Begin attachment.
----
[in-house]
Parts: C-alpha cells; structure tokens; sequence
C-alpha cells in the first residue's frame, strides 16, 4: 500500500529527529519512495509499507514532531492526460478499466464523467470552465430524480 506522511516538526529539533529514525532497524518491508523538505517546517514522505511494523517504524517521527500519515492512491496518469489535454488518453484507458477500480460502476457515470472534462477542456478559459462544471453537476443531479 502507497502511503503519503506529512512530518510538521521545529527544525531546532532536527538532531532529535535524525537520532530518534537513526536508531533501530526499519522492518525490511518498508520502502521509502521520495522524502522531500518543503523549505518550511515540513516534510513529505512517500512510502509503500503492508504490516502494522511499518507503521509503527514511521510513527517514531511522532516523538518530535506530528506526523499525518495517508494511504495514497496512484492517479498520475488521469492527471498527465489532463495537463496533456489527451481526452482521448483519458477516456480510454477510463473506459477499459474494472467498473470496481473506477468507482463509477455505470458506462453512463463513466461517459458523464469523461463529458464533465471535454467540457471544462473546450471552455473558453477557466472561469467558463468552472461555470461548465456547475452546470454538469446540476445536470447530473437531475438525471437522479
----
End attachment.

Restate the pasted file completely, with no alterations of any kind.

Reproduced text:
[in-house]
Parts: C-alpha cells; structure tokens; sequence
C-alpha cells in the first residue's frame, strides 16, 4: 500500500529527529519512495509499507514532531492526460478499466464523467470552465430524480 506522511516538526529539533529514525532497524518491508523538505517546517514522505511494523517504524517521527500519515492512491496518469489535454488518453484507458477500480460502476457515470472534462477542456478559459462544471453537476443531479 502507497502511503503519503506529512512530518510538521521545529527544525531546532532536527538532531532529535535524525537520532530518534537513526536508531533501530526499519522492518525490511518498508520502502521509502521520495522524502522531500518543503523549505518550511515540513516534510513529505512517500512510502509503500503492508504490516502494522511499518507503521509503527514511521510513527517514531511522532516523538518530535506530528506526523499525518495517508494511504495514497496512484492517479498520475488521469492527471498527465489532463495537463496533456489527451481526452482521448483519458477516456480510454477510463473506459477499459474494472467498473470496481473506477468507482463509477455505470458506462453512463463513466461517459458523464469523461463529458464533465471535454467540457471544462473546450471552455473558453477557466472561469467558463468552472461555470461548465456547475452546470454538469446540476445536470447530473437531475438525471437522479